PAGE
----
When a legacy banner is received by the SDK, it's converted into the new, automated message format and scheduled. These messages can be triggered in many different ways, ranging from simple app state transitions, to screen tracking events. Hooking into this flow is just a few lines of code. On iOS, it involves registering a class implementing the UALegacyInAppMessageFactoryDelegate protocol. The easiest way to do this is to create a new class and assign the delegate in its init method:

@implementation MessageFactoryDelegate

+(instancetype)messageFactoryDelegate {
    return [[MessageFactoryDelegate alloc] init];
}

-(instancetype)init {
    self = [super init];

    if (self) {
        // Initialize delegate
        [UAirship legacyInAppMessaging].factoryDelegate = self;
    }

    return self;
}

-(UAInAppMessageScheduleInfo *)scheduleInfoForMessage:(UALegacyInAppMessage *)message {
    // Convert the legacy banner into an automated message here
}

@end

On Android it looks rather similar, but uses the extender pattern instead of a delegate callback:

UAirship.shared()
        .getLegacyInAppMessageManager()
        .setScheduleBuilderExtender(new LegacyInAppMessageManager.ScheduleInfoBuilderExtender() {
            @NonNull
            @Override
            public InAppMessageScheduleInfo.Builder extend(Context context, InAppMessageScheduleInfo.Builder builder, LegacyInAppMessage legacyMessage) {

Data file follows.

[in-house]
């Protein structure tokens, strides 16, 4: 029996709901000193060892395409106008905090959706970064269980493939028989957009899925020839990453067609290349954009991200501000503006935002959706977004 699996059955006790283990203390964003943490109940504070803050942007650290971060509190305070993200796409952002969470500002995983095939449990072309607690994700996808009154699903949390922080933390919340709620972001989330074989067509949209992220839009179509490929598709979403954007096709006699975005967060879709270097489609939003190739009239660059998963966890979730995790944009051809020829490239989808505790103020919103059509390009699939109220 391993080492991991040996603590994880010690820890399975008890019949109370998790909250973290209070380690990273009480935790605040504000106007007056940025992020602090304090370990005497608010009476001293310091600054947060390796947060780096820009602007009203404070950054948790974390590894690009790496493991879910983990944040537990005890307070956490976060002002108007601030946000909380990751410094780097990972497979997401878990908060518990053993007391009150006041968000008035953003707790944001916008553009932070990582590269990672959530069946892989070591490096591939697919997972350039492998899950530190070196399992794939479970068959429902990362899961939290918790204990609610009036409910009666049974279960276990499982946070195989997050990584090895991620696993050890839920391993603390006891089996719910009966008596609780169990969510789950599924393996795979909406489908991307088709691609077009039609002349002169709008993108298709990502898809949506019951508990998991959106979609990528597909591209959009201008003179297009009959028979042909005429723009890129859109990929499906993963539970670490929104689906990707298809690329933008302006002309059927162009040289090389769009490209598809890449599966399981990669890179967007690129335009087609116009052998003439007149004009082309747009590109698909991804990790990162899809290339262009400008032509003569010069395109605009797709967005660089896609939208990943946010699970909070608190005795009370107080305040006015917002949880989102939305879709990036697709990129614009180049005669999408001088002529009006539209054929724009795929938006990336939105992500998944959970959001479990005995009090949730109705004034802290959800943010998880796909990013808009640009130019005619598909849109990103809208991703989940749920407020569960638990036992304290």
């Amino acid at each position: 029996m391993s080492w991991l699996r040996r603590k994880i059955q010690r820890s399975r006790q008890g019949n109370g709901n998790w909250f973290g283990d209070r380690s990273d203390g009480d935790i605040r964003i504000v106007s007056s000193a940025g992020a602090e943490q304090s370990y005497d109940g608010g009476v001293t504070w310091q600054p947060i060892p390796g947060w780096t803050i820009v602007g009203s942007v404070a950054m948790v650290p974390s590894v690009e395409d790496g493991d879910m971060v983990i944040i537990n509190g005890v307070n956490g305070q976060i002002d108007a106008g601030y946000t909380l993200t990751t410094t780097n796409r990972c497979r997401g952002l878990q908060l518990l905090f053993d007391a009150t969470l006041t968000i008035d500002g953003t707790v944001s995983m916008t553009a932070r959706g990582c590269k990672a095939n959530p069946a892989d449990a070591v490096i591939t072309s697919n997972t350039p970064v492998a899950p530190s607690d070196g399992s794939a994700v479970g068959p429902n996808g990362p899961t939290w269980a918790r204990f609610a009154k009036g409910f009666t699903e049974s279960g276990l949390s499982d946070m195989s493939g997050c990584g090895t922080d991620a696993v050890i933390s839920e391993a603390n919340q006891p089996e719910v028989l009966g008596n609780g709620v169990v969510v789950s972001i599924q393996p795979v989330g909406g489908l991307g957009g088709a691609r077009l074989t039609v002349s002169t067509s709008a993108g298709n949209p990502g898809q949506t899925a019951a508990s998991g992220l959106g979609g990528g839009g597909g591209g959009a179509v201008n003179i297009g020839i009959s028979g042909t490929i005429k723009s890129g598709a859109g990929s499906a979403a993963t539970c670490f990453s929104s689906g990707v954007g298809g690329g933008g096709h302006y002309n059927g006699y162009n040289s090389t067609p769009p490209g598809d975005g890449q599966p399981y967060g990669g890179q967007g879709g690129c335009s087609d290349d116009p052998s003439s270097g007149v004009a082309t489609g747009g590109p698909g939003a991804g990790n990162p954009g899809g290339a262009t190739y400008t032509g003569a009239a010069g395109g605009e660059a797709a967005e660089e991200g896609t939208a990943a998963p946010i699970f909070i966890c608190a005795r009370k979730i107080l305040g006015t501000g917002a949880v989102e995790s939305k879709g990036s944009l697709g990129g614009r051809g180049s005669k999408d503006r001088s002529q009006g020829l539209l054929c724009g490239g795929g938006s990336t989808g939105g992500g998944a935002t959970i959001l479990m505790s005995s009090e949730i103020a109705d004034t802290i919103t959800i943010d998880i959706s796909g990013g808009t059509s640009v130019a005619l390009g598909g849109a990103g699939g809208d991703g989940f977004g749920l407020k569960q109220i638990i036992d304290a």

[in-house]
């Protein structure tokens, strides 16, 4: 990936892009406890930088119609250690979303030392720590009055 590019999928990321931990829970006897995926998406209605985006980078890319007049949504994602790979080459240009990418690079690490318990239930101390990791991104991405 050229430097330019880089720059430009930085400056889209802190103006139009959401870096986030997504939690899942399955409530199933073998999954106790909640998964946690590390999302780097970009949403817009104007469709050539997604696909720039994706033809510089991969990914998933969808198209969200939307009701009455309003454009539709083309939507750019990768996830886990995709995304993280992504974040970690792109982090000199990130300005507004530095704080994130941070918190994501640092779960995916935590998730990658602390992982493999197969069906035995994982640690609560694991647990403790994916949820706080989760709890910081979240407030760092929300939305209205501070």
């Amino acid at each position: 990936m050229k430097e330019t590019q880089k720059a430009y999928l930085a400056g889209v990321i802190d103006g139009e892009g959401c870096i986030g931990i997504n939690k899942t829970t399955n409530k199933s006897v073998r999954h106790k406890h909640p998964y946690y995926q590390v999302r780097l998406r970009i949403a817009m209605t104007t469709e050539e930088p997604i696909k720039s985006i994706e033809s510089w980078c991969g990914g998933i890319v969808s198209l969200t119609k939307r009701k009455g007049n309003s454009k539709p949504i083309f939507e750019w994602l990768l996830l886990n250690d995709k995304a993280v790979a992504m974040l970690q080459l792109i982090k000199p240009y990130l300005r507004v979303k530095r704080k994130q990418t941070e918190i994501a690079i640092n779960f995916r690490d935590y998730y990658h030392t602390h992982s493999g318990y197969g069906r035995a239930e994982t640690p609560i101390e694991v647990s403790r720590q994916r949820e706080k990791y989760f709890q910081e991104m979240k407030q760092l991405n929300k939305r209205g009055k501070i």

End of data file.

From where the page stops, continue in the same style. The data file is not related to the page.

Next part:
// Provide any changes to the builder here
                return builder;
            }
        });

In both cases the basic idea is the same, which is that the application has the opportunity to decide how legacy banners are converted into automated message schedules, at any level of granularity. This could include scheduling new message types, such as modal and fullscreen, or adding additional media content. However for our purposes, we will be focusing on banners.

Postponing Message Display Until Next Foreground

Key to automated in-app messages are trigger types. Because these messages are automated, the SDK is mostly responsible for deciding when the message will be displayed, but the trigger type defines how that decision will be made. The default type is active session, which will fire immediately if the app is in the foreground, or wait until the next foreground if not. This directly corresponds to enabling the displayAsap flag in older SDKs. Reverting to the old default behavior of always waiting until the next foreground is easy, and simply involves swapping out the trigger for the foreground type.